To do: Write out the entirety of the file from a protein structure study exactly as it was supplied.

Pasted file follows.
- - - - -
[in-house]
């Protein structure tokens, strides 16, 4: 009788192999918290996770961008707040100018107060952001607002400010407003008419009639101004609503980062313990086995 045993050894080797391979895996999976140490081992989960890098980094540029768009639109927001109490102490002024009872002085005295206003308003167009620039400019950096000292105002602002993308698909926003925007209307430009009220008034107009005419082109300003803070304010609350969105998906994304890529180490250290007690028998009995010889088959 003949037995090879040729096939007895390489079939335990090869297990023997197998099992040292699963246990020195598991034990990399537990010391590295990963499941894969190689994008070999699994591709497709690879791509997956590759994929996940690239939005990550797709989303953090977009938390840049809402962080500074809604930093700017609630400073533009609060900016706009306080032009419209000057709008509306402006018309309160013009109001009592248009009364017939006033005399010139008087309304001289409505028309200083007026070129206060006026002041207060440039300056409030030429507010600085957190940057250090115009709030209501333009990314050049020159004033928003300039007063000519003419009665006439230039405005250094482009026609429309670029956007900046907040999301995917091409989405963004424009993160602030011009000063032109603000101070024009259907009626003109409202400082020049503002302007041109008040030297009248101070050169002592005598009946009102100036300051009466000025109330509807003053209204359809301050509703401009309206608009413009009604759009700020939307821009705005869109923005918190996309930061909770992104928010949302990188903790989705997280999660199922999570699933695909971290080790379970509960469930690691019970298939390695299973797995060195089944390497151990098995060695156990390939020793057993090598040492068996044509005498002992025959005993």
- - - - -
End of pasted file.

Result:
[in-house]
């Protein structure tokens, strides 16, 4: 009788192999918290996770961008707040100018107060952001607002400010407003008419009639101004609503980062313990086995 045993050894080797391979895996999976140490081992989960890098980094540029768009639109927001109490102490002024009872002085005295206003308003167009620039400019950096000292105002602002993308698909926003925007209307430009009220008034107009005419082109300003803070304010609350969105998906994304890529180490250290007690028998009995010889088959 003949037995090879040729096939007895390489079939335990090869297990023997197998099992040292699963246990020195598991034990990399537990010391590295990963499941894969190689994008070999699994591709497709690879791509997956590759994929996940690239939005990550797709989303953090977009938390840049809402962080500074809604930093700017609630400073533009609060900016706009306080032009419209000057709008509306402006018309309160013009109001009592248009009364017939006033005399010139008087309304001289409505028309200083007026070129206060006026002041207060440039300056409030030429507010600085957190940057250090115009709030209501333009990314050049020159004033928003300039007063000519003419009665006439230039405005250094482009026609429309670029956007900046907040999301995917091409989405963004424009993160602030011009000063032109603000101070024009259907009626003109409202400082020049503002302007041109008040030297009248101070050169002592005598009946009102100036300051009466000025109330509807003053209204359809301050509703401009309206608009413009009604759009700020939307821009705005869109923005918190996309930061909770992104928010949302990188903790989705997280999660199922999570699933695909971290080790379970509960469930690691019970298939390695299973797995060195089944390497151990098995060695156990390939020793057993090598040492068996044509005498002992025959005993």